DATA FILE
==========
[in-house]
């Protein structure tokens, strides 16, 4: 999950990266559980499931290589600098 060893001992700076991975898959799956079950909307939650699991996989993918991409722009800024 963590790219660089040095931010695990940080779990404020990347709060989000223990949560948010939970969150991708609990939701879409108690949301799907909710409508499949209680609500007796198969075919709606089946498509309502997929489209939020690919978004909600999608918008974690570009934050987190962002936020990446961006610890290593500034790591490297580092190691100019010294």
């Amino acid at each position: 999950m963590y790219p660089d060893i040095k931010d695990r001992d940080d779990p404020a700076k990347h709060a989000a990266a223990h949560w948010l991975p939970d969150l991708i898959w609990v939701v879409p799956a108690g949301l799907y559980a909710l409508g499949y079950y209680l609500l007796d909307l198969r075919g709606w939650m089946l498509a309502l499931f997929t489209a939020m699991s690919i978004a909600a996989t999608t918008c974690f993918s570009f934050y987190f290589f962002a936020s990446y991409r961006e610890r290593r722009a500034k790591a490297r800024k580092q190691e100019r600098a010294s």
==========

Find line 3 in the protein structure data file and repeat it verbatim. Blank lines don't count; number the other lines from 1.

């Amino acid at each position: 999950m963590y790219p660089d060893i040095k931010d695990r001992d940080d779990p404020a700076k990347h709060a989000a990266a223990h949560w948010l991975p939970d969150l991708i898959w609990v939701v879409p799956a108690g949301l799907y559980a909710l409508g499949y079950y209680l609500l007796d909307l198969r075919g709606w939650m089946l498509a309502l499931f997929t489209a939020m699991s690919i978004a909600a996989t999608t918008c974690f993918s570009f934050y987190f290589f962002a936020s990446y991409r961006e610890r290593r722009a500034k790591a490297r800024k580092q190691e100019r600098a010294s």